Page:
From ‘poorly polishing a turd’ to ‘a lesson in self preservation’ - PR chiefs react to Cummings press conference

The Dominic Cummings press conference may have gripped a nation, but comms experts are divided about whether it was an effective PR exercise. Industry leaders unpack the briefing and what it delivered.

Dominic Cummings has polarised industry opinion over whether his press conference (©GettyImages)
Dominic Cummings has polarised industry opinion over whether his press conference (©GettyImages)

The Dominic Cummings press conference has left PR professionals with more questions than answers and polarised industry leaders into two camps: those that believe his performance did enough to save his neck, and others who believe it amounted to a car crash (perhaps on the way to Barnard Castle).

'Trumpian' Cummings defence a 'Government comms disaster that could prove deadly'

In the hour-long conference, Cummings detailed his whereabouts in March and April and the reasons why he broke lockdown rules, in spirit if not the letter of the law. 

It featured some extraordinary revelations, including Cummings' claim that he drove 60 miles – to Barnard Castle and back – with his family to test out his eyesight for a long drive back to London the next day. 

Cummings is a polarising figure in British politics and his performance yesterday did little to alter that view.

In fact, Blurred co-founder Stuart Lambert believes it has left his “previously unwarranted reputation as some kind of svengali in tatters”.

Red Lorry Yellow Lorry EMEA director Hannah Patel was less than impressed by the press conference, describing it as “a poor attempt at polishing a turd”, while Iris Worldwide managing partner Ginny Paton said the hour-long conference has left the public confused and with more questions than answers, but may be enough for Cummings to keep his job “by the skin of his teeth”.

Several industry leaders were stunned by what Cummings didn’t say – primarily that he was ‘sorry’ for the lockdown transgression.

HP’s UK and Ireland comms lead George Baggaley said the address will have left “large swathes of the public confused and enraged” and will jeopardise the public’s faith in the Government’s coronavirus communications.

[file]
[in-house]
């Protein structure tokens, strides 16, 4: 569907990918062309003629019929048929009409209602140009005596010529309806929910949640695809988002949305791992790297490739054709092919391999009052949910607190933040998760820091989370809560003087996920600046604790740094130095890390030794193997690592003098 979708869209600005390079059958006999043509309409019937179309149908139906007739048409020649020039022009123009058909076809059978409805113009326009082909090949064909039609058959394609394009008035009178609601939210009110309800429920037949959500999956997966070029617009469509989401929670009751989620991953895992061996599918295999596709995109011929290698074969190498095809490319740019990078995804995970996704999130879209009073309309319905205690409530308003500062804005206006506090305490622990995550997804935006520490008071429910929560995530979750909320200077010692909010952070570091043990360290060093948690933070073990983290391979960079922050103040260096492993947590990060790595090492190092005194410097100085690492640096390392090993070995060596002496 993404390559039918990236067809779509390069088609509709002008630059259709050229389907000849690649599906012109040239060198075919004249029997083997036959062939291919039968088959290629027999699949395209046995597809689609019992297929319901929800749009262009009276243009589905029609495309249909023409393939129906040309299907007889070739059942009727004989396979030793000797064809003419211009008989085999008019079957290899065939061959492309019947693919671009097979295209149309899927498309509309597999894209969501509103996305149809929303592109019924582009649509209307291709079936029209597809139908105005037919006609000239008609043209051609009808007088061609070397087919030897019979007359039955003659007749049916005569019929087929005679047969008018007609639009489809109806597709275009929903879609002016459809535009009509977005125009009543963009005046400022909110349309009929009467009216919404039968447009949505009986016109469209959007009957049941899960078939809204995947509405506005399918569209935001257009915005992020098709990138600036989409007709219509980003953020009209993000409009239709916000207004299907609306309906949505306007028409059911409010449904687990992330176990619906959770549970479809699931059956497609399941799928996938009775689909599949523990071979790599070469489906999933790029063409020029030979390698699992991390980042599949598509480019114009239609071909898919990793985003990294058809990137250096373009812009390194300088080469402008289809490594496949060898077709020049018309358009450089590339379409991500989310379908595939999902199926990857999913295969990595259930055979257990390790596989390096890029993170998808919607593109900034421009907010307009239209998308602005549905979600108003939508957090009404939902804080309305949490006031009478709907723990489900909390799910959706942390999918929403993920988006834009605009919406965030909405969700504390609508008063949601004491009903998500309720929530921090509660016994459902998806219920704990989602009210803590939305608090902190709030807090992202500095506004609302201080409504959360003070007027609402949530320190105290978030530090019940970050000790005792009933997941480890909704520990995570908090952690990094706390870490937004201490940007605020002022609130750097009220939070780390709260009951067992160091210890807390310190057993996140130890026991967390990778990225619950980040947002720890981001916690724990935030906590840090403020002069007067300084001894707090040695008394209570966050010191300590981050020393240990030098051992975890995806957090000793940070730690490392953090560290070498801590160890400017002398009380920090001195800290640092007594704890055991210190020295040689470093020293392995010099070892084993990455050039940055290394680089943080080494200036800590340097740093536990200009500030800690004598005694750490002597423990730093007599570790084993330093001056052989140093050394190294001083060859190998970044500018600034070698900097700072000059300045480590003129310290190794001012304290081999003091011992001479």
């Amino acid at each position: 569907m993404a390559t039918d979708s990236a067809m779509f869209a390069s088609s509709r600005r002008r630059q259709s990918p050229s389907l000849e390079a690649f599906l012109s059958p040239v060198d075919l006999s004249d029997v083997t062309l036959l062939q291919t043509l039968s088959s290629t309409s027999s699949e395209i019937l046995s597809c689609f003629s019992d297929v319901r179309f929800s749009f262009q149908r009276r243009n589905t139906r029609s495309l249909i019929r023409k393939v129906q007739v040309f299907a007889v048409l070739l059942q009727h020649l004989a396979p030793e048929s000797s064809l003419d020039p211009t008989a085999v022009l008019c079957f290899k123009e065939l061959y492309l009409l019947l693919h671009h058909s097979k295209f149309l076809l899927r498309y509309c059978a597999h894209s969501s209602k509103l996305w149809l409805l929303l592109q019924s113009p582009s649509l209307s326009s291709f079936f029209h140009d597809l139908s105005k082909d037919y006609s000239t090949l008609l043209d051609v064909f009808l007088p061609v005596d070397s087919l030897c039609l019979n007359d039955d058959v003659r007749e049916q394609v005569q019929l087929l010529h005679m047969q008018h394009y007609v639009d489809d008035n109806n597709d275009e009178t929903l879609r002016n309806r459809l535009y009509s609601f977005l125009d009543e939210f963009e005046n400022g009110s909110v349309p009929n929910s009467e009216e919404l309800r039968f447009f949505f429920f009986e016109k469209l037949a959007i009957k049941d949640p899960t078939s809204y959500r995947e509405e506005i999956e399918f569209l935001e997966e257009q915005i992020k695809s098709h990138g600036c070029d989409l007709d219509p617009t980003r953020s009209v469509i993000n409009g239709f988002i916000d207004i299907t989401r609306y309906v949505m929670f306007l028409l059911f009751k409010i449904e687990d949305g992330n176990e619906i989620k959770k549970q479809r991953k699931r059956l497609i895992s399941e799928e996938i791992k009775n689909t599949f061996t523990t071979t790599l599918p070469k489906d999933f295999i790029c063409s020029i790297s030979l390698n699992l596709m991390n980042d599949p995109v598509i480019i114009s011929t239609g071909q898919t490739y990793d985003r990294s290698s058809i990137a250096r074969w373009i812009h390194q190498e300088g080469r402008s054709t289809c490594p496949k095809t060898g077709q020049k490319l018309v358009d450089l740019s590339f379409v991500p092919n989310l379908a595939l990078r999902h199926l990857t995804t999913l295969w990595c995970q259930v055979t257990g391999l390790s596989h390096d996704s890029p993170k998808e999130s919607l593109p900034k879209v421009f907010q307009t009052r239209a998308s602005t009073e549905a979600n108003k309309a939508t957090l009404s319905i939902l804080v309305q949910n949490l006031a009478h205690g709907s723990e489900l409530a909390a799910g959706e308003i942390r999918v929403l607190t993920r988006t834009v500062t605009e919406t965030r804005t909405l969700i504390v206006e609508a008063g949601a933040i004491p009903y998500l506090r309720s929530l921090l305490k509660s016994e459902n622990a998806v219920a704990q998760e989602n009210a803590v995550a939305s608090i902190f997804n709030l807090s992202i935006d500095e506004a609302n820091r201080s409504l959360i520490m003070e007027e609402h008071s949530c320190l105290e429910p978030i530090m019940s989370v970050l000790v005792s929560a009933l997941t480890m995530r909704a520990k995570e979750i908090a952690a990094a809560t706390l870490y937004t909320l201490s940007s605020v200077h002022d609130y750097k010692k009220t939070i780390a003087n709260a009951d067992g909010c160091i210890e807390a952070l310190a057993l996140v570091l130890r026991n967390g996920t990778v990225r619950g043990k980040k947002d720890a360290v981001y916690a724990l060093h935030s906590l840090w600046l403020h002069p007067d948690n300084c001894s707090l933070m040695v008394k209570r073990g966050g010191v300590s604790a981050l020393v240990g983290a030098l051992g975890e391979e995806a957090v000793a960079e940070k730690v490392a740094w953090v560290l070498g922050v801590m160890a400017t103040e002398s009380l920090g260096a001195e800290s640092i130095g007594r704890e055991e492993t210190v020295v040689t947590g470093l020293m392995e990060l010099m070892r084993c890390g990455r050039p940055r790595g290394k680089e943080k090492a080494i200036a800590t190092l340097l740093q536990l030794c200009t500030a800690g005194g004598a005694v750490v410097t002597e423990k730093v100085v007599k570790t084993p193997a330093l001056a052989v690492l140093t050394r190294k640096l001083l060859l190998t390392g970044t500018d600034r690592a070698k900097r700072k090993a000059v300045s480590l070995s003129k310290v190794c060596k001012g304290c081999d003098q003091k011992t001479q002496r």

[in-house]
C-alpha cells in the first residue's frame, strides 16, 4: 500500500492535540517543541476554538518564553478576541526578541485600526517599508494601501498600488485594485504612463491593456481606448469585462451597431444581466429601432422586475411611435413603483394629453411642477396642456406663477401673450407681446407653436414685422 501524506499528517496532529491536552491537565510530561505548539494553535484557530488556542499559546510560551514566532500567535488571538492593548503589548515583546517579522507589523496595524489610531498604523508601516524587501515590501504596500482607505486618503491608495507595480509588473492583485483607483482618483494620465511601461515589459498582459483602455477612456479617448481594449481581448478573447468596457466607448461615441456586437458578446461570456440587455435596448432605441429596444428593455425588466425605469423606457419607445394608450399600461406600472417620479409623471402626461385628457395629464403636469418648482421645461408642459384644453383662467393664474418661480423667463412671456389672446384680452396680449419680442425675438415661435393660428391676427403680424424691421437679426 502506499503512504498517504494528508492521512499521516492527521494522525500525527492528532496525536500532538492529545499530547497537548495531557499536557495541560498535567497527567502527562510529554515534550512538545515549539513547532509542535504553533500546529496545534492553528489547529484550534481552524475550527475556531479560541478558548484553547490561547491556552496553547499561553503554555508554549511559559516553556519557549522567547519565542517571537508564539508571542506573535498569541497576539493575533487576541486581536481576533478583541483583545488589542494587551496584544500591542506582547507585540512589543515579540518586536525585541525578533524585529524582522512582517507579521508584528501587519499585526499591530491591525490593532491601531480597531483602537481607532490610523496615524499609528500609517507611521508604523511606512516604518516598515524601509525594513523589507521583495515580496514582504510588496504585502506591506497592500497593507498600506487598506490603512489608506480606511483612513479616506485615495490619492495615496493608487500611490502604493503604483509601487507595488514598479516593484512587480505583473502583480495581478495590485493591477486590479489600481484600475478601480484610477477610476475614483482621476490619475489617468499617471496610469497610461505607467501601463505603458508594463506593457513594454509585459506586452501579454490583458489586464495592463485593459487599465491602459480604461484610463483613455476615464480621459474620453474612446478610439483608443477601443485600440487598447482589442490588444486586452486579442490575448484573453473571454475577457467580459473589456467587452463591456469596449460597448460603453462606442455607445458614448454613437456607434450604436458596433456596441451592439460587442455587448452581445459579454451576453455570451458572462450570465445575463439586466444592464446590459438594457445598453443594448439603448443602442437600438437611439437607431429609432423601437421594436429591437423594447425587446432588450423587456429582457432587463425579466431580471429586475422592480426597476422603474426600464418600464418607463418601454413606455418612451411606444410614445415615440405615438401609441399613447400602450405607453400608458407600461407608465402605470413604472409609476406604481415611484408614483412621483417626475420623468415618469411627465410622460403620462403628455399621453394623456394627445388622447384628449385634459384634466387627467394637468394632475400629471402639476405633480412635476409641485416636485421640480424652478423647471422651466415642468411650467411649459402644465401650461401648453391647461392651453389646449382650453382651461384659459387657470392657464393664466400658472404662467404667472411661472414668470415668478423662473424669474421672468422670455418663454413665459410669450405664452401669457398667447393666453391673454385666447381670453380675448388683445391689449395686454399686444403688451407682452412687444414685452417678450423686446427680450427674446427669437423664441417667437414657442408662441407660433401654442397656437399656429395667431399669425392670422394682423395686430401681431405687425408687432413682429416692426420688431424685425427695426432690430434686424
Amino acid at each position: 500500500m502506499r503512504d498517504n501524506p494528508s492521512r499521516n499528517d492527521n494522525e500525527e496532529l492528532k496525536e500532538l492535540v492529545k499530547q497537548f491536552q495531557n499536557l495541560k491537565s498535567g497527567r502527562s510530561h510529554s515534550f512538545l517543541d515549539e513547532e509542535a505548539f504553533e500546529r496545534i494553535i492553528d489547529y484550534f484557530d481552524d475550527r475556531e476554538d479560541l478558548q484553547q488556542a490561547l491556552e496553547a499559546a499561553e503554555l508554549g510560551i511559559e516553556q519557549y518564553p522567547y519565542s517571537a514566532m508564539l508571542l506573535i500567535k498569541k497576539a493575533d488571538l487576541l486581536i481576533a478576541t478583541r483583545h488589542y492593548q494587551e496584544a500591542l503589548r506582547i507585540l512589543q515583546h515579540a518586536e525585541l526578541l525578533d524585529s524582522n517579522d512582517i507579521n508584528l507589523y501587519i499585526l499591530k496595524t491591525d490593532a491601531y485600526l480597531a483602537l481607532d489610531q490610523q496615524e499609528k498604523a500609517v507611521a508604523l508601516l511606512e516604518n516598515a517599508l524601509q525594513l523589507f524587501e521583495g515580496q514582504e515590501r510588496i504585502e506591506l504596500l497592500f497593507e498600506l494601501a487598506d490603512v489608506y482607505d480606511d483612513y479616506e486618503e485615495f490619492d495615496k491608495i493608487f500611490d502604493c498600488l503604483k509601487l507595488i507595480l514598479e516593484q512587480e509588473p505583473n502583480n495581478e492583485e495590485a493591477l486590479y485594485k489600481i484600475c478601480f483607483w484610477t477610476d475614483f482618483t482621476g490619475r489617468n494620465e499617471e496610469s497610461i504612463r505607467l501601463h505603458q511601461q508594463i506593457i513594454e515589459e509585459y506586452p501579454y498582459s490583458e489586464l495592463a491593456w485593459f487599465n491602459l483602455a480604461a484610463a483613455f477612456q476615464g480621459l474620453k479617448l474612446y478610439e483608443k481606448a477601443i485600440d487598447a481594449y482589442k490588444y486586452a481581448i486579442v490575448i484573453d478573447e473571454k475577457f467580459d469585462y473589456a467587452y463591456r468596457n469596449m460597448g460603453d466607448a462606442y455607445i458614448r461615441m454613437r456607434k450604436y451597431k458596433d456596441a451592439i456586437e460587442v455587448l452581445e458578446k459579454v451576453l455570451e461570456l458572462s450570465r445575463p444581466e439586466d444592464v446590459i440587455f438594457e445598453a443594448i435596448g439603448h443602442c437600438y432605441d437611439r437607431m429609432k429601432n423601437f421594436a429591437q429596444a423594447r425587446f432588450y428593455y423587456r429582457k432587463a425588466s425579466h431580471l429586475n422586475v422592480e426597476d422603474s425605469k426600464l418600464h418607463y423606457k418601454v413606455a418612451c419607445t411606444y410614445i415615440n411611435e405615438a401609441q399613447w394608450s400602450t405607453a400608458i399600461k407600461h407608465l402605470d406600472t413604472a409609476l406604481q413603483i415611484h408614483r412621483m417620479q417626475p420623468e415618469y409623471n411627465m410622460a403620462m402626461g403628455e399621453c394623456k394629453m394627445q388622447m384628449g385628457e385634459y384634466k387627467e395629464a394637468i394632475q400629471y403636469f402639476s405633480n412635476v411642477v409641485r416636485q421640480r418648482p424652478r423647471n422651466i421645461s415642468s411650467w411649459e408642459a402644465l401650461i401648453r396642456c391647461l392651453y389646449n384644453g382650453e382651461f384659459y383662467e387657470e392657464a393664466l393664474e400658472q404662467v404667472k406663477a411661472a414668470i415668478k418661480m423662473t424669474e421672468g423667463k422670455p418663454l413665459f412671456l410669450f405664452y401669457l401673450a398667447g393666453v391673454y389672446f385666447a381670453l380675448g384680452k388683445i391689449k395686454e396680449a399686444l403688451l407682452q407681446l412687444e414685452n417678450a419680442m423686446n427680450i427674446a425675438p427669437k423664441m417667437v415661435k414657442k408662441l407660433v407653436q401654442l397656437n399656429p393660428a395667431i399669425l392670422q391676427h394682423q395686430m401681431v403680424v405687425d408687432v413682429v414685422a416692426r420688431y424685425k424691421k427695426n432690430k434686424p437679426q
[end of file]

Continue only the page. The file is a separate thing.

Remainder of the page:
On the flipside, there are several who believe Cummings' presser has preserved his job and will have appeased his allies, particularly within Conservative Party ranks.

Robbie Gibb, a senior advisor at Kekst CNC and former comms director at Number 10 under Theresa May, tweeted: “An impressive performance by Dom Cummings with lots of details and a clear rebuttal of some of the media’s coverage of the story, which have been shown to be false. I predict the story will no longer be leading the broadcast running orders by the end of the week.”

Alex Deane, former advisor to David Cameron and senior managing director at FTI Consulting, told BBC News that he admits that although Cummings should have responded to the media much sooner when the Daily Mirror and Guardian were investigating, he believes Cummings provided a compelling account.

“He has answered the questions that needed to be answered,” Deane said. “I think some of this has demonstrated how right Cummings was to rise above [the media scrutiny]. He should ignore journalists and get his message out to the country, rather than pandering to their desires.

Deane described the media’s grilling as akin to the Salem witch trials and that it’s “difficult not to feel sympathy” for Cummings as he was “being ganged upon” by a hostile press. 

Joey Jones, a former advisor to Theresa May and strategic counsel at Cicero/AMO, said Cummings' performance will have bought him time.

“I do wonder how much of this could have been avoided if he had just answered some straightforward questions earlier. He blames the media [and] clearly feels very aggrieved about a bunch of stories he says are false. 

“You only have to think back to Alastair Campbell’s New Labour media machine. One of the first rules they put in place was rapid rebuttal... get out there and correct it, whereas the current administration's approach dictated by Mr Cummings is to ignore and rise above it.”